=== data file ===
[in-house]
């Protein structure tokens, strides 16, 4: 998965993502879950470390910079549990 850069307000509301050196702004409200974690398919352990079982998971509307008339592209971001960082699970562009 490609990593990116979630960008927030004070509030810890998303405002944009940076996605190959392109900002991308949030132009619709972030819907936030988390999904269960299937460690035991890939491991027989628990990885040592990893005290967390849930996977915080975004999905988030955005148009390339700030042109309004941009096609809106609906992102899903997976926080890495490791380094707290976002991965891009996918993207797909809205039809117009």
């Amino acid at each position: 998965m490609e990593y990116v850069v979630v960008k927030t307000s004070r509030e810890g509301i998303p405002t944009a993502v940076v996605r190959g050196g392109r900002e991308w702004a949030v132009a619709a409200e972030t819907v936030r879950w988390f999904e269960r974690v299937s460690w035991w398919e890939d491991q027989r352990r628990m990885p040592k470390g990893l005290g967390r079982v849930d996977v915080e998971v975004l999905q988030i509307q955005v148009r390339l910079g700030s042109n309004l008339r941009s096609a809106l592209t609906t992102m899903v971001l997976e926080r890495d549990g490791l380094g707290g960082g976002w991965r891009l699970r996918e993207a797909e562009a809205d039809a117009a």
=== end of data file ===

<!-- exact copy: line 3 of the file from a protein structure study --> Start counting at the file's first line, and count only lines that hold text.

């Amino acid at each position: 998965m490609e990593y990116v850069v979630v960008k927030t307000s004070r509030e810890g509301i998303p405002t944009a993502v940076v996605r190959g050196g392109r900002e991308w702004a949030v132009a619709a409200e972030t819907v936030r879950w988390f999904e269960r974690v299937s460690w035991w398919e890939d491991q027989r352990r628990m990885p040592k470390g990893l005290g967390r079982v849930d996977v915080e998971v975004l999905q988030i509307q955005v148009r390339l910079g700030s042109n309004l008339r941009s096609a809106l592209t609906t992102m899903v971001l997976e926080r890495d549990g490791l380094g707290g960082g976002w991965r891009l699970r996918e993207a797909e562009a809205d039809a117009a």